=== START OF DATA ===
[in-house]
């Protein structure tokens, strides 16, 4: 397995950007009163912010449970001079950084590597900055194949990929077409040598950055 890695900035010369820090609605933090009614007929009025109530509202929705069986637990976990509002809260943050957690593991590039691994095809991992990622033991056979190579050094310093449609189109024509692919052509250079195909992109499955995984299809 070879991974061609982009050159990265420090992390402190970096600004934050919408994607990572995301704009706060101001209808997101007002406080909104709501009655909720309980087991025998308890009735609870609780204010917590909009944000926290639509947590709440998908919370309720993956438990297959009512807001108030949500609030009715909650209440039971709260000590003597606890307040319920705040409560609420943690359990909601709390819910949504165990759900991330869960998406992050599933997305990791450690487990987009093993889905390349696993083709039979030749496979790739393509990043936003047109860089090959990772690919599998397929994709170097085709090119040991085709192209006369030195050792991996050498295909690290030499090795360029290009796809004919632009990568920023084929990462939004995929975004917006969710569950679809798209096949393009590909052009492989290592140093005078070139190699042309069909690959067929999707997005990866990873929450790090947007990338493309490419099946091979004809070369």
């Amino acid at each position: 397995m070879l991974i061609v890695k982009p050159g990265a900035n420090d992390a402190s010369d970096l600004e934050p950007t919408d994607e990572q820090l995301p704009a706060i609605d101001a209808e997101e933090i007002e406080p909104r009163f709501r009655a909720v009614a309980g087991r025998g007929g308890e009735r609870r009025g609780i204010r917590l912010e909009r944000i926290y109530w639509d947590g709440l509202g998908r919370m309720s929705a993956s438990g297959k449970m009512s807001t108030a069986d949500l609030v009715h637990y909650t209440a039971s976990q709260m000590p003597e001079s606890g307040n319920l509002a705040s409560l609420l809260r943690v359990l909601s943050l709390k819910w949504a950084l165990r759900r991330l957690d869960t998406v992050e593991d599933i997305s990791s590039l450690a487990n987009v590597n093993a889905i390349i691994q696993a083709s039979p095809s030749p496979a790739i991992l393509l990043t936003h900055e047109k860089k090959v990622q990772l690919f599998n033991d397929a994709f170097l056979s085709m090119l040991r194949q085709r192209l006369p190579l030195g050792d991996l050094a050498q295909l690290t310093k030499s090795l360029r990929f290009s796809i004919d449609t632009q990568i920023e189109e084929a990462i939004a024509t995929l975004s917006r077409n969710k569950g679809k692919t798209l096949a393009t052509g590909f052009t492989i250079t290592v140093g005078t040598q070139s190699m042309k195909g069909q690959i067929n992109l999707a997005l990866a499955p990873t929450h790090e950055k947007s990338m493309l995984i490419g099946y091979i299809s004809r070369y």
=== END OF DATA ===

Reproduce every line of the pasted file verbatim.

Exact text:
[in-house]
């Protein structure tokens, strides 16, 4: 397995950007009163912010449970001079950084590597900055194949990929077409040598950055 890695900035010369820090609605933090009614007929009025109530509202929705069986637990976990509002809260943050957690593991590039691994095809991992990622033991056979190579050094310093449609189109024509692919052509250079195909992109499955995984299809 070879991974061609982009050159990265420090992390402190970096600004934050919408994607990572995301704009706060101001209808997101007002406080909104709501009655909720309980087991025998308890009735609870609780204010917590909009944000926290639509947590709440998908919370309720993956438990297959009512807001108030949500609030009715909650209440039971709260000590003597606890307040319920705040409560609420943690359990909601709390819910949504165990759900991330869960998406992050599933997305990791450690487990987009093993889905390349696993083709039979030749496979790739393509990043936003047109860089090959990772690919599998397929994709170097085709090119040991085709192209006369030195050792991996050498295909690290030499090795360029290009796809004919632009990568920023084929990462939004995929975004917006969710569950679809798209096949393009590909052009492989290592140093005078070139190699042309069909690959067929999707997005990866990873929450790090947007990338493309490419099946091979004809070369």
């Amino acid at each position: 397995m070879l991974i061609v890695k982009p050159g990265a900035n420090d992390a402190s010369d970096l600004e934050p950007t919408d994607e990572q820090l995301p704009a706060i609605d101001a209808e997101e933090i007002e406080p909104r009163f709501r009655a909720v009614a309980g087991r025998g007929g308890e009735r609870r009025g609780i204010r917590l912010e909009r944000i926290y109530w639509d947590g709440l509202g998908r919370m309720s929705a993956s438990g297959k449970m009512s807001t108030a069986d949500l609030v009715h637990y909650t209440a039971s976990q709260m000590p003597e001079s606890g307040n319920l509002a705040s409560l609420l809260r943690v359990l909601s943050l709390k819910w949504a950084l165990r759900r991330l957690d869960t998406v992050e593991d599933i997305s990791s590039l450690a487990n987009v590597n093993a889905i390349i691994q696993a083709s039979p095809s030749p496979a790739i991992l393509l990043t936003h900055e047109k860089k090959v990622q990772l690919f599998n033991d397929a994709f170097l056979s085709m090119l040991r194949q085709r192209l006369p190579l030195g050792d991996l050094a050498q295909l690290t310093k030499s090795l360029r990929f290009s796809i004919d449609t632009q990568i920023e189109e084929a990462i939004a024509t995929l975004s917006r077409n969710k569950g679809k692919t798209l096949a393009t052509g590909f052009t492989i250079t290592v140093g005078t040598q070139s190699m042309k195909g069909q690959i067929n992109l999707a997005l990866a499955p990873t929450h790090e950055k947007s990338m493309l995984i490419g099946y091979i299809s004809r070369y």